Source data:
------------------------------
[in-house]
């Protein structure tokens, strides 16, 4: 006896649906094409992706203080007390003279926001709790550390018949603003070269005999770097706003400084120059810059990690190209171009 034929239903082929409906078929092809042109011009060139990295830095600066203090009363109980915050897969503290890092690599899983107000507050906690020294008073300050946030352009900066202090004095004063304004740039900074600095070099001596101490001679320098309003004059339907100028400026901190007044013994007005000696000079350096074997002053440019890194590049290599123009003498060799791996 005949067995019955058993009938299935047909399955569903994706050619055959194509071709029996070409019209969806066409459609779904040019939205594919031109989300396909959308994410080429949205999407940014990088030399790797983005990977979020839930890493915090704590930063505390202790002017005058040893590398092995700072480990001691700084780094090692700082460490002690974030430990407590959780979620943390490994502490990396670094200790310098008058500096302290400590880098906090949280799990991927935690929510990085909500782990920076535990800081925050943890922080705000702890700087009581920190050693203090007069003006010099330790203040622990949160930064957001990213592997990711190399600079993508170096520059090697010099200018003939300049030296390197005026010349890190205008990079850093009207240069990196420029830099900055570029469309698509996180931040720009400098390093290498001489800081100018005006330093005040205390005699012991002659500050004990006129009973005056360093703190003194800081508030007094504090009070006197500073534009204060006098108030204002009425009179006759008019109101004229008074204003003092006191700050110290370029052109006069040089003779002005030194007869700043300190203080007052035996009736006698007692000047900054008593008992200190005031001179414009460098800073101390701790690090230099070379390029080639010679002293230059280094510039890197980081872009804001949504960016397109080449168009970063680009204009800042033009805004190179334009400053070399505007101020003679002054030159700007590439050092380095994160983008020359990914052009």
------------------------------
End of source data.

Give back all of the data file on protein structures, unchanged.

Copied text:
[in-house]
């Protein structure tokens, strides 16, 4: 006896649906094409992706203080007390003279926001709790550390018949603003070269005999770097706003400084120059810059990690190209171009 034929239903082929409906078929092809042109011009060139990295830095600066203090009363109980915050897969503290890092690599899983107000507050906690020294008073300050946030352009900066202090004095004063304004740039900074600095070099001596101490001679320098309003004059339907100028400026901190007044013994007005000696000079350096074997002053440019890194590049290599123009003498060799791996 005949067995019955058993009938299935047909399955569903994706050619055959194509071709029996070409019209969806066409459609779904040019939205594919031109989300396909959308994410080429949205999407940014990088030399790797983005990977979020839930890493915090704590930063505390202790002017005058040893590398092995700072480990001691700084780094090692700082460490002690974030430990407590959780979620943390490994502490990396670094200790310098008058500096302290400590880098906090949280799990991927935690929510990085909500782990920076535990800081925050943890922080705000702890700087009581920190050693203090007069003006010099330790203040622990949160930064957001990213592997990711190399600079993508170096520059090697010099200018003939300049030296390197005026010349890190205008990079850093009207240069990196420029830099900055570029469309698509996180931040720009400098390093290498001489800081100018005006330093005040205390005699012991002659500050004990006129009973005056360093703190003194800081508030007094504090009070006197500073534009204060006098108030204002009425009179006759008019109101004229008074204003003092006191700050110290370029052109006069040089003779002005030194007869700043300190203080007052035996009736006698007692000047900054008593008992200190005031001179414009460098800073101390701790690090230099070379390029080639010679002293230059280094510039890197980081872009804001949504960016397109080449168009970063680009204009800042033009805004190179334009400053070399505007101020003679002054030159700007590439050092380095994160983008020359990914052009």